A California company has figured out how to use two simple materials — water and salt — to create a solution that wipes out single-celled organisms, and which appears to speed healing of burns, wounds and diabetic ulcers.
The solution looks, smells and tastes like water, but carries an ion imbalance that makes short work of bacteria, viruses and even hard-to-kill spores.
Developed by Oculus Innovative Sciences in Petaluma, the super-oxygenated water is claimed to be as effective a disinfectant as chlorine bleach, but is harmless to people, animals and plants. If accidentally ingested by a child, the likely impact is a bad case of clean teeth.
Oculus said the solution, called Microcyn, may prove effective in the fight against superbugs, crossover viruses like bird flu and Ebola, and bioterrorism threats such as anthrax.
The company has just been granted approval in the United States to test the solution in the treatment of wounds, and already has government approval in Europe, Canada and Mexico for diverse uses, from disinfectant to wound irrigation.
Doctors conducting trials in Mexico and India are recounting stories at international conferences of their surprise at another feature of the solution: It speeds the healing of severe burns and diabetic ulcers.
According to Hoji Alimi, founder and president of Oculus, the ion-hungry water creates an osmotic potential that ruptures the cell walls of single-celled organisms, and out leaks the cell’s cytoplasm. Because multicellular organisms — people, animals, plants — are tightly bound, the water is prevented from surrounding the cells, and there is no negative impact.
While super-oxygenated water is nothing new — Microcyn has its roots in efforts to decontaminate nuclear reactors’ cooling pipes, according to Alimi — it is typically effective for only a few hours after it is formulated. To keep it handy, hospitals and labs must invest in extremely expensive machines costing $100,000 or more.
Oculus has developed a new formula with a shelf life of at least a year, which opens up an array of potential applications.
And unlike prior formulations of super-oxygenated water, Microcyn is pH-neutral, so it won’t damage healthy tissue. This has prompted successful experiments in the treatment of challenging wounds like diabetic ulcers.
Physicians in Mexico using Microcyn observed rapid healing of burns and ulcers that the body could not repair for a decade or more because of infections, said Dr. Andres Gutierrez, head of the cell-therapy unit at the National Institute of Rehabilitation in Mexico City and an adviser to Oculus.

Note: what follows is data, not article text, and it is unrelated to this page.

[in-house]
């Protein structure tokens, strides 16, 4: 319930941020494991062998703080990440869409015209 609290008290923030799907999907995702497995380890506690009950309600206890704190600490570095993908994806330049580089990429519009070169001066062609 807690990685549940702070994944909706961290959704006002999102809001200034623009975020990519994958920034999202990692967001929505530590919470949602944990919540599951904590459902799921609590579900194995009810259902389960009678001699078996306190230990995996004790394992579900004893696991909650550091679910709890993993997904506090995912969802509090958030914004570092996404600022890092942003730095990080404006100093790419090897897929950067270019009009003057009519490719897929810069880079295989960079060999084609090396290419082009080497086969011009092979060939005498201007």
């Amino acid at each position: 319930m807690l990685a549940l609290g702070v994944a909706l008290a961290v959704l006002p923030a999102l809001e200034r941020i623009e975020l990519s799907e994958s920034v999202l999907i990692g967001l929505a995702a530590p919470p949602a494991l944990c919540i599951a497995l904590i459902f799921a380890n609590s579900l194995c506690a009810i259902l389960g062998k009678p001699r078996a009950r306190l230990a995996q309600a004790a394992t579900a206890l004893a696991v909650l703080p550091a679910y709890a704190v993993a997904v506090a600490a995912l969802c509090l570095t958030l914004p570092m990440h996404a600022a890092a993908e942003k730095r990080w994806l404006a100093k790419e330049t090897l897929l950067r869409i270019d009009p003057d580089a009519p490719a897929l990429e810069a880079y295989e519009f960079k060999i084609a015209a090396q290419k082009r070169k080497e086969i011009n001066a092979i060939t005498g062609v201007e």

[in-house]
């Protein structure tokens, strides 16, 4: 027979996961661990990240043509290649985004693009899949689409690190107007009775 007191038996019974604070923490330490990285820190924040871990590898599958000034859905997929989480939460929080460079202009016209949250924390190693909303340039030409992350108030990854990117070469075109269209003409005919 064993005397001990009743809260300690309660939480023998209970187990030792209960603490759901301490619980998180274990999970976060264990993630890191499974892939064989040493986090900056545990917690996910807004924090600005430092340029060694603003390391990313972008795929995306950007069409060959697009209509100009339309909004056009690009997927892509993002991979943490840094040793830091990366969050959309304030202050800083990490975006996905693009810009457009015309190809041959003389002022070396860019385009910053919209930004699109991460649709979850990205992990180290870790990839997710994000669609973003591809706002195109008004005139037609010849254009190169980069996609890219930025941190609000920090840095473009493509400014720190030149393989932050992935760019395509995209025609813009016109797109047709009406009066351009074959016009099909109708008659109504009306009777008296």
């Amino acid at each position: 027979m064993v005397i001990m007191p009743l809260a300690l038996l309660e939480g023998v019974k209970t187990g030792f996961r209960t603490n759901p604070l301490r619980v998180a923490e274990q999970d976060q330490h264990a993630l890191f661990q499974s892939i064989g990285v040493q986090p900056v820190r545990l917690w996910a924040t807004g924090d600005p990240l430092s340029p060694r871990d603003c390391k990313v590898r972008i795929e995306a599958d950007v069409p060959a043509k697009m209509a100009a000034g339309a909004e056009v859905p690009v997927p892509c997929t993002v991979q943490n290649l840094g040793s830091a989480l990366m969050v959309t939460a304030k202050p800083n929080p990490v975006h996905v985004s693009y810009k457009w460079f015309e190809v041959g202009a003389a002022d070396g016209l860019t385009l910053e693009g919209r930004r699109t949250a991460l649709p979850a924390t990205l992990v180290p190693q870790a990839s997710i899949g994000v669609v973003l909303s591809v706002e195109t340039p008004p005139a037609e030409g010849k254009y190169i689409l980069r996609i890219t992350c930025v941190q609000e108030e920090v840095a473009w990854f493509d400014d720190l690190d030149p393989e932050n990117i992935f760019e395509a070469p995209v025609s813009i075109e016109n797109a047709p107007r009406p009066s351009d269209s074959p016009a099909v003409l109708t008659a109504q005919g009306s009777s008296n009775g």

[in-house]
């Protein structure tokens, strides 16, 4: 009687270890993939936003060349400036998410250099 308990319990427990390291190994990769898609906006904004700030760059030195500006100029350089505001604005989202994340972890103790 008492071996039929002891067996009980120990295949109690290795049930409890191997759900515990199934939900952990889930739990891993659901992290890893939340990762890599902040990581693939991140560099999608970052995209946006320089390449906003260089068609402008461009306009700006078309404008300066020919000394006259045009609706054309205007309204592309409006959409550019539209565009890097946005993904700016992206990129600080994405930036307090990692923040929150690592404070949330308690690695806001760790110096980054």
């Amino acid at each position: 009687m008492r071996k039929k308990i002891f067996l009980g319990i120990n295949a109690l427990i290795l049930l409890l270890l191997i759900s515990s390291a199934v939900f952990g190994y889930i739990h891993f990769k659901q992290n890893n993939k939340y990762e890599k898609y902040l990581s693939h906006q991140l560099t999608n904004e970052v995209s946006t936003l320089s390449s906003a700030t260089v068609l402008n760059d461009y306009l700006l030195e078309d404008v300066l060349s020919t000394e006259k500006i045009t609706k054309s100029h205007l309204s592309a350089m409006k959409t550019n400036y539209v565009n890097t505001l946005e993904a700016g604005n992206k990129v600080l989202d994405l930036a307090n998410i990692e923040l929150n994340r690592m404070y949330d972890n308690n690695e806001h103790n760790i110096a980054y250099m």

“Mexico was early to obtain the technology and give regulatory approval,” he said. “Doctors using the product noticed the horrific smell of diabetic wounds was gone.” The smell came from bacteria.
Dr. Amar Pal Singh Suri of the Diabetic Foot Care Clinic in Delhi, India, began experimenting with Microcyn after learning of it last fall in Germany. Trying it on a severe necrotic wound of a patient whose only remaining option was amputation, Suri said he was surprised to see rapid improvement and the growth of healthy skin tissue.
“I shifted my other patients onto Microcyn treatment and we are now treating more than 50, with very good results,” said Suri.
India leads the world in diabetes, with 37 million people affected. “Every year, diabetics in my country suffer a million foot or lower-leg amputations,” said Suri. Personal tragedy aside, “saving a foot is a fourth the cost of amputation and an artificial limb,” he said.
Chronic wound care is a multibillion-dollar market worldwide. The solution will be available to U.S. physicians in June, said Alimi. Trials are being organized for preoperative disinfectant, dental applications and burn and diabetic treatments, he said.
The company is keen to explore other applications, like tools to combat bioterrorism and user-friendly antiseptics and disinfectants to battle superbugs that are resistant to antibiotics and vaccines.
Alimi says he’s giving serious thought to a misting device that could sterilize the air of hospital wards in the grip of epidemics. The solution also might be used as a hospital hand wash — a user-friendly, non-caustic disinfectant would benefit patients if it enabled medical workers to wash their hands more often, he said.
By Skip Kaltenheuser